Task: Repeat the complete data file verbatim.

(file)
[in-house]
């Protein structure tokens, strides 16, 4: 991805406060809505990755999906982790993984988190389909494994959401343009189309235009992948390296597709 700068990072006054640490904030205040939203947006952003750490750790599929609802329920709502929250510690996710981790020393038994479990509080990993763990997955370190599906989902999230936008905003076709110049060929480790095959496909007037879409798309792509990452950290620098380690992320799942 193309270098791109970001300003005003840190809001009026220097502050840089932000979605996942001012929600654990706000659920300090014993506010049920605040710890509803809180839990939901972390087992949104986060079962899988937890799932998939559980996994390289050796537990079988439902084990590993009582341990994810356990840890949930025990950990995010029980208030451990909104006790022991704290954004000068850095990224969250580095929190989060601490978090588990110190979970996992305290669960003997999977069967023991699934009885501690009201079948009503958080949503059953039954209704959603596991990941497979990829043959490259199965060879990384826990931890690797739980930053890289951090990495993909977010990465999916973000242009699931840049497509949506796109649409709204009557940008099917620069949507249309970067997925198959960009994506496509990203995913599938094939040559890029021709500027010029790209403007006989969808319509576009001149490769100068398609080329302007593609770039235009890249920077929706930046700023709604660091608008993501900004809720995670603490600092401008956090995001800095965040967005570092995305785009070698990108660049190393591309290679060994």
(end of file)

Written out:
[in-house]
């Protein structure tokens, strides 16, 4: 991805406060809505990755999906982790993984988190389909494994959401343009189309235009992948390296597709 700068990072006054640490904030205040939203947006952003750490750790599929609802329920709502929250510690996710981790020393038994479990509080990993763990997955370190599906989902999230936008905003076709110049060929480790095959496909007037879409798309792509990452950290620098380690992320799942 193309270098791109970001300003005003840190809001009026220097502050840089932000979605996942001012929600654990706000659920300090014993506010049920605040710890509803809180839990939901972390087992949104986060079962899988937890799932998939559980996994390289050796537990079988439902084990590993009582341990994810356990840890949930025990950990995010029980208030451990909104006790022991704290954004000068850095990224969250580095929190989060601490978090588990110190979970996992305290669960003997999977069967023991699934009885501690009201079948009503958080949503059953039954209704959603596991990941497979990829043959490259199965060879990384826990931890690797739980930053890289951090990495993909977010990465999916973000242009699931840049497509949506796109649409709204009557940008099917620069949507249309970067997925198959960009994506496509990203995913599938094939040559890029021709500027010029790209403007006989969808319509576009001149490769100068398609080329302007593609770039235009890249920077929706930046700023709604660091608008993501900004809720995670603490600092401008956090995001800095965040967005570092995305785009070698990108660049190393591309290679060994």